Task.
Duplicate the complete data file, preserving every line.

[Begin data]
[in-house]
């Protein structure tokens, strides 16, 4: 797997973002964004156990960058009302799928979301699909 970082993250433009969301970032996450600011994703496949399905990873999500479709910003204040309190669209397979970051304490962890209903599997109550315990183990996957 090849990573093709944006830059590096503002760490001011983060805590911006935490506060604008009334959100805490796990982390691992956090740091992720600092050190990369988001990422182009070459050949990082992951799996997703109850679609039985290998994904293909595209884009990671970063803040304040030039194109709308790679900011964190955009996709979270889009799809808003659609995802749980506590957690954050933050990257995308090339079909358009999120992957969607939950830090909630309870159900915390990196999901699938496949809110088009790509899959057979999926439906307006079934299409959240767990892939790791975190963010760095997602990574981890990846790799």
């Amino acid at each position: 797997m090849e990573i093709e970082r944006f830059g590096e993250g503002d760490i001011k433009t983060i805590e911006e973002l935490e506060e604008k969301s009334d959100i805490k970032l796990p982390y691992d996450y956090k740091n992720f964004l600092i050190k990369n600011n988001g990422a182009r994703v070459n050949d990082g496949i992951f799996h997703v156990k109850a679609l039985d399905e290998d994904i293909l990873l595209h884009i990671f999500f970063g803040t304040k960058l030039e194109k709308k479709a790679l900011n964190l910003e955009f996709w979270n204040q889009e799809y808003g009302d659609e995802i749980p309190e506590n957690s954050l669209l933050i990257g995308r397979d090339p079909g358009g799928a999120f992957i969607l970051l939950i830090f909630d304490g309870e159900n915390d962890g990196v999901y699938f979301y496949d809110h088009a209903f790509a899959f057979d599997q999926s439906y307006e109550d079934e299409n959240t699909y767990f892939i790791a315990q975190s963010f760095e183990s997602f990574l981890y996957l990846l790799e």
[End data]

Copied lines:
[in-house]
């Protein structure tokens, strides 16, 4: 797997973002964004156990960058009302799928979301699909 970082993250433009969301970032996450600011994703496949399905990873999500479709910003204040309190669209397979970051304490962890209903599997109550315990183990996957 090849990573093709944006830059590096503002760490001011983060805590911006935490506060604008009334959100805490796990982390691992956090740091992720600092050190990369988001990422182009070459050949990082992951799996997703109850679609039985290998994904293909595209884009990671970063803040304040030039194109709308790679900011964190955009996709979270889009799809808003659609995802749980506590957690954050933050990257995308090339079909358009999120992957969607939950830090909630309870159900915390990196999901699938496949809110088009790509899959057979999926439906307006079934299409959240767990892939790791975190963010760095997602990574981890990846790799």
């Amino acid at each position: 797997m090849e990573i093709e970082r944006f830059g590096e993250g503002d760490i001011k433009t983060i805590e911006e973002l935490e506060e604008k969301s009334d959100i805490k970032l796990p982390y691992d996450y956090k740091n992720f964004l600092i050190k990369n600011n988001g990422a182009r994703v070459n050949d990082g496949i992951f799996h997703v156990k109850a679609l039985d399905e290998d994904i293909l990873l595209h884009i990671f999500f970063g803040t304040k960058l030039e194109k709308k479709a790679l900011n964190l910003e955009f996709w979270n204040q889009e799809y808003g009302d659609e995802i749980p309190e506590n957690s954050l669209l933050i990257g995308r397979d090339p079909g358009g799928a999120f992957i969607l970051l939950i830090f909630d304490g309870e159900n915390d962890g990196v999901y699938f979301y496949d809110h088009a209903f790509a899959f057979d599997q999926s439906y307006e109550d079934e299409n959240t699909y767990f892939i790791a315990q975190s963010f760095e183990s997602f990574l981890y996957l990846l790799e």